The former primary teacher suffered a head injury at work six years ago, but thanks to a large reserve of determination and courage—along with help from The Salvation Army—Cate is leading a fulfilling life.
She is now on the road to becoming financially independent, but her gains have been hard won.
‘I actually had to learn the alphabet again from scratch,’ she said. ‘From my teaching I knew the first way of learning the alphabet was singing it so that’s what I did, and I learnt to spell again by playing scrabble with my mother.’
Cate first became involved with The Salvation Army when she asked them to draw up a budget for her as required by WINZ so she could register as a sickness beneficiary.
Salvation Army staff were then influential in helping her get back on her feet.
They provided the encouragement and guidance for Cate to get to the point where she has completed her qualifications as a Speld tutor for those with learning difficulties and now sits on an advisory panel for Child, Youth and Family.
The Salvation Army also came to rescue in the form of providing advocacy.
Dealing with government departments and fielding batteries of questions can be arduous at the best of times, but with her injury, Cate found the process exhausting and highly stressful.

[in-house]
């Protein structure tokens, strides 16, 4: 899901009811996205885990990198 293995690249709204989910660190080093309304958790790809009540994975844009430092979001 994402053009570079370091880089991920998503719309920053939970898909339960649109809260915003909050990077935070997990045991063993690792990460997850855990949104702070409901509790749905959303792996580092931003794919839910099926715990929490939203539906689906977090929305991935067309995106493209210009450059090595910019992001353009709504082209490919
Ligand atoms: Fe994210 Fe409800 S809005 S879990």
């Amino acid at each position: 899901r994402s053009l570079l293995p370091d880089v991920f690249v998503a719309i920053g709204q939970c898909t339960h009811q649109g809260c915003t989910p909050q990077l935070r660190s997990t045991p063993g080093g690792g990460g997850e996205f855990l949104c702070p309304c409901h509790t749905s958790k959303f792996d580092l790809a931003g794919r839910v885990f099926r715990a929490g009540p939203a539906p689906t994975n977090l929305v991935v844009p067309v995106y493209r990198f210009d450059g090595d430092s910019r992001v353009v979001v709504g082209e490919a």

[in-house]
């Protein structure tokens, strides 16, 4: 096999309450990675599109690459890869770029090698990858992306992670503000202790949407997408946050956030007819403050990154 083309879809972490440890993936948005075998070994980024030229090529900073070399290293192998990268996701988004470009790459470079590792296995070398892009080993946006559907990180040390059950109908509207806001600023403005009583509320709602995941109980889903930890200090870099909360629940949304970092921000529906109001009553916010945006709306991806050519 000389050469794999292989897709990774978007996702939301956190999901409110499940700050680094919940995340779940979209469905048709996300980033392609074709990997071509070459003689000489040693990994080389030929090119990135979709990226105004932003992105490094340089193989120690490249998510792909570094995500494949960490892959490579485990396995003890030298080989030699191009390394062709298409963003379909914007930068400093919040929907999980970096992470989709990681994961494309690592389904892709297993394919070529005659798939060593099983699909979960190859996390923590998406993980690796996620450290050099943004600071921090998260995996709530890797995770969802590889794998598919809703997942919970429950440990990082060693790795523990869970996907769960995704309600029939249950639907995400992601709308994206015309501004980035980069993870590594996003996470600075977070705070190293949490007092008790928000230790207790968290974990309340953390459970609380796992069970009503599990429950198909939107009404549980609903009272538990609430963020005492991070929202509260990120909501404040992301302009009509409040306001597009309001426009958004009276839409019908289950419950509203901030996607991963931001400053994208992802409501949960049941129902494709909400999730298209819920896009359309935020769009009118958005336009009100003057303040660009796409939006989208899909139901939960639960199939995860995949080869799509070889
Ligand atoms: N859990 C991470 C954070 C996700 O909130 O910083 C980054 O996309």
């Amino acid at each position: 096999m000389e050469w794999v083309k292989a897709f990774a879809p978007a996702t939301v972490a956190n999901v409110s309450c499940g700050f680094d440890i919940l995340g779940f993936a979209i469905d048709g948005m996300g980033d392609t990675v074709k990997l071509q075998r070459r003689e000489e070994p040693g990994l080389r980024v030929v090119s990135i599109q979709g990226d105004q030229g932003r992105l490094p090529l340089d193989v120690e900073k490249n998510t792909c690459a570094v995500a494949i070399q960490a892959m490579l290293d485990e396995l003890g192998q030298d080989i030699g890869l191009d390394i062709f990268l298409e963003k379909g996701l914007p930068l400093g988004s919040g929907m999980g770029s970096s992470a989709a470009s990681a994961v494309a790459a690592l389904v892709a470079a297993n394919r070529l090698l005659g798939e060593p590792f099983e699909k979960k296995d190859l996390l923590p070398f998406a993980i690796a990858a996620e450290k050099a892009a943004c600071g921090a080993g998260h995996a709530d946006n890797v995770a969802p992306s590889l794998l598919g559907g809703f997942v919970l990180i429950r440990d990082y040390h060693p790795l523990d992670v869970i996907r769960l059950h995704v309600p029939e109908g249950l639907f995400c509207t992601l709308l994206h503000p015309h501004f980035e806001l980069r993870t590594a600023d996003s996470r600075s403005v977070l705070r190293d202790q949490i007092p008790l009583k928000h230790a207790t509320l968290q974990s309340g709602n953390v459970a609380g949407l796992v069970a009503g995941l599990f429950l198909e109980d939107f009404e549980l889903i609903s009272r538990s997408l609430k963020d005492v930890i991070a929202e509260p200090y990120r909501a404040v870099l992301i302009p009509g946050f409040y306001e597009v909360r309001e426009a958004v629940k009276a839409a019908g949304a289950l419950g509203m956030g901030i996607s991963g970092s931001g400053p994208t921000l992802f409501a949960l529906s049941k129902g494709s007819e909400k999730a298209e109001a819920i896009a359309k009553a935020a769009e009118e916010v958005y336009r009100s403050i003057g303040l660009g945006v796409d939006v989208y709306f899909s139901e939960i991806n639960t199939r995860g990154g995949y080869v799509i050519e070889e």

‘That advocacy has been absolutely invaluable,’ she says. ‘Before that I would go in and leave in tears every time and then home to bed because I would have such a headache.’
Other instances of The Salvation Army stepping in for her include a staff member negotiating the cancellation of a contract Cate had been persuaded to sign by a door-to-door salesman—something she says she wouldn’t have done before her accident.
From early on, Cate had signalled that she was interested in volunteer work once her health had stabilised. She now helps run a cooking course for woman clients of The Salvation Army, showing them how to prepare nutritious and cost-effective meals—skills she says have been lost to many younger women.